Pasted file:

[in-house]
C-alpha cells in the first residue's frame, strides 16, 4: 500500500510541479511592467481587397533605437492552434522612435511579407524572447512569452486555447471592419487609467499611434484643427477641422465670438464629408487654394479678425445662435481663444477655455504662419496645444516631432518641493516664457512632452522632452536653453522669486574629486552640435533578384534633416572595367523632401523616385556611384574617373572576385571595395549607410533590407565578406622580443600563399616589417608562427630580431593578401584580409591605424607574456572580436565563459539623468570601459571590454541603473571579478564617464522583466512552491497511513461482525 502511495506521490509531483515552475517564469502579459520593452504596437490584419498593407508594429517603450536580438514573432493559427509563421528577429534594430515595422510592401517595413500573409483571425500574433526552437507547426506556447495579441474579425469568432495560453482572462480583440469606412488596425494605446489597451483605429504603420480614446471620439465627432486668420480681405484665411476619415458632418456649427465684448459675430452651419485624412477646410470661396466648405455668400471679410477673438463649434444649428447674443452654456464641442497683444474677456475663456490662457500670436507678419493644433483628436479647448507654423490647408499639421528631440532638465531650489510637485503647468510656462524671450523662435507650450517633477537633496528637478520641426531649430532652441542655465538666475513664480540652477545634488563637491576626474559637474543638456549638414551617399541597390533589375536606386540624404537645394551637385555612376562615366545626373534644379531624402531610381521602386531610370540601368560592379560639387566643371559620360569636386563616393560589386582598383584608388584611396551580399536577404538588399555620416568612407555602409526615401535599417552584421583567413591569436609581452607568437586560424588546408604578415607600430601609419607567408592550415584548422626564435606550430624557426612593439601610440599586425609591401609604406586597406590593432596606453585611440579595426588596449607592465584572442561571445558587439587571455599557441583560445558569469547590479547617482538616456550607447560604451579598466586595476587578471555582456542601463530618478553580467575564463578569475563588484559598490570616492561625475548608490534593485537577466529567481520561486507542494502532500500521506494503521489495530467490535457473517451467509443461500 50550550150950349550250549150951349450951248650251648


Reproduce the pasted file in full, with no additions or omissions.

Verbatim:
[in-house]
C-alpha cells in the first residue's frame, strides 16, 4: 500500500510541479511592467481587397533605437492552434522612435511579407524572447512569452486555447471592419487609467499611434484643427477641422465670438464629408487654394479678425445662435481663444477655455504662419496645444516631432518641493516664457512632452522632452536653453522669486574629486552640435533578384534633416572595367523632401523616385556611384574617373572576385571595395549607410533590407565578406622580443600563399616589417608562427630580431593578401584580409591605424607574456572580436565563459539623468570601459571590454541603473571579478564617464522583466512552491497511513461482525 502511495506521490509531483515552475517564469502579459520593452504596437490584419498593407508594429517603450536580438514573432493559427509563421528577429534594430515595422510592401517595413500573409483571425500574433526552437507547426506556447495579441474579425469568432495560453482572462480583440469606412488596425494605446489597451483605429504603420480614446471620439465627432486668420480681405484665411476619415458632418456649427465684448459675430452651419485624412477646410470661396466648405455668400471679410477673438463649434444649428447674443452654456464641442497683444474677456475663456490662457500670436507678419493644433483628436479647448507654423490647408499639421528631440532638465531650489510637485503647468510656462524671450523662435507650450517633477537633496528637478520641426531649430532652441542655465538666475513664480540652477545634488563637491576626474559637474543638456549638414551617399541597390533589375536606386540624404537645394551637385555612376562615366545626373534644379531624402531610381521602386531610370540601368560592379560639387566643371559620360569636386563616393560589386582598383584608388584611396551580399536577404538588399555620416568612407555602409526615401535599417552584421583567413591569436609581452607568437586560424588546408604578415607600430601609419607567408592550415584548422626564435606550430624557426612593439601610440599586425609591401609604406586597406590593432596606453585611440579595426588596449607592465584572442561571445558587439587571455599557441583560445558569469547590479547617482538616456550607447560604451579598466586595476587578471555582456542601463530618478553580467575564463578569475563588484559598490570616492561625475548608490534593485537577466529567481520561486507542494502532500500521506494503521489495530467490535457473517451467509443461500 50550550150950349550250549150951349450951248650251648